Arts Health News

Posted: Mar 7 2017 - 10:18am

A Calgary mom is raising money so teenagers can benefit from a program that’s changed her daughter’s life.

Christina Ryan’s 17-year-old daughter Emily has numerous medical conditions, including Down syndrome and epilepsy.

Emily doesn’t talk or walk, but during weekly sessions with Calgary-based JB Music Therapy, she giggles in delight, moves to the music and lets her personality shine.

“Music therapy gives Emily talents I didn’t even know she had,” said Ryan, a former Calgary Herald photojournalist.

“She loves to sing along with the music, to drum, to play instruments. If I hadn’t given her this choice, I wouldn’t have known. It gives her independence and allows her to grow and express herself.”


Posted: Feb 16 2017 - 12:00pm

Uganda has a long history of hosting refugees. The UN estimates that since July 2016, the country has welcomed more than 18,000 people fleeing civil conflict in South Sudan. Kaz Kasozi - a musician who blends blues, jazz and rock - teaches music as a form of psychotherapy to refugees who have resettled in Uganda. He speaks to Focus on Africa's Paul Bakibinga.


Posted: Feb 15 2017 - 12:00pm

Liz Atkin is an internationally acclaimed visual artist and advocate based in London, whose life has been dominated by her compulsive skin picking for more than 20 years.

But recently, Liz has found a way to channel her compulsions using art – by re-imagining the body-focused repetitive behaviour of skin picking into photographic-artworks, charcoal drawings, and performances.

40-year-old Liz, from South London, has been suffering with compulsive skin picking – or Dermatillomania – for more than two decades. Describing it as ‘more than a bad habit’, Liz said: ‘Picking at skin is a very normal human behaviour, but CSP is categorised by the repetitive picking at skin to the extent that significant damage is caused, and it impacts on a person’s daily functioning.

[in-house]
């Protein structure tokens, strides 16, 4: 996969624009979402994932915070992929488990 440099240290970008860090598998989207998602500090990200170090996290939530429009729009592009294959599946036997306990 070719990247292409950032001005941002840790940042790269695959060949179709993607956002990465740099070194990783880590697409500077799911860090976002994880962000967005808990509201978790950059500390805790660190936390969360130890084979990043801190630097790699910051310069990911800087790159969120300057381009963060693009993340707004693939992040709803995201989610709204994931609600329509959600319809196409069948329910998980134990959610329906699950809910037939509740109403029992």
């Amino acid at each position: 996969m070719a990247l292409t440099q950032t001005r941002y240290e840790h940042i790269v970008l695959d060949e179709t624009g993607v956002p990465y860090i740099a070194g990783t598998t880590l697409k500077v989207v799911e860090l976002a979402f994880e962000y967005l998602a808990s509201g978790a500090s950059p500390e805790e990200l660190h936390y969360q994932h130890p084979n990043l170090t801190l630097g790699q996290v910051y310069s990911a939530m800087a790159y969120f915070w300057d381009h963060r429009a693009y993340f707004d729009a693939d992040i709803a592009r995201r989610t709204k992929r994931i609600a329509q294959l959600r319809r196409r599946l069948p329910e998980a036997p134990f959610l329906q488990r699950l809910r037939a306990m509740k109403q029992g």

Posted: Feb 14 2017 - 12:00pm

If you were to peek into a therapy session at Wheelhouse Workshop, you’d be surprised to see a room full of wizards and elf princesses.

The kids who arrive are usually struggling with life-challenging issues related to autism, ADHD and social anxiety, but you wouldn’t know it based on their behavior.

That’s because they’ve taken on new identities in a game of Dungeons and Dragons and their fantasy characters are collaborating to solve problems together.

It’s a creative way to help troubled kids practice good social skills and it’s proven to be extremely effective.  At the Wheelhouse Workshop, therapy is quite literally fun and games.


Posted: Feb 13 2017 - 12:00pm

Like many musicians, Robb Nash’s arms are covered in tattoos. But the words on his skin aren’t lyrics or quotes -- they’re the names of young people who were so touched by his songs about mental health that they handed him their discarded suicide notes as gestures of perseverance.

“They’re still here and they’re conquering the world around them,” Nash told CTV News.

Nash’s struggle with mental health began at the age of 17, when a car crash on a Manitoba highway shattered his skull. The injuries were so severe that Nash was initially pronounced dead on the road. He was resuscitated and eventually recovered, but the lingering pain and trauma from the accident manifested as suicidal thoughts.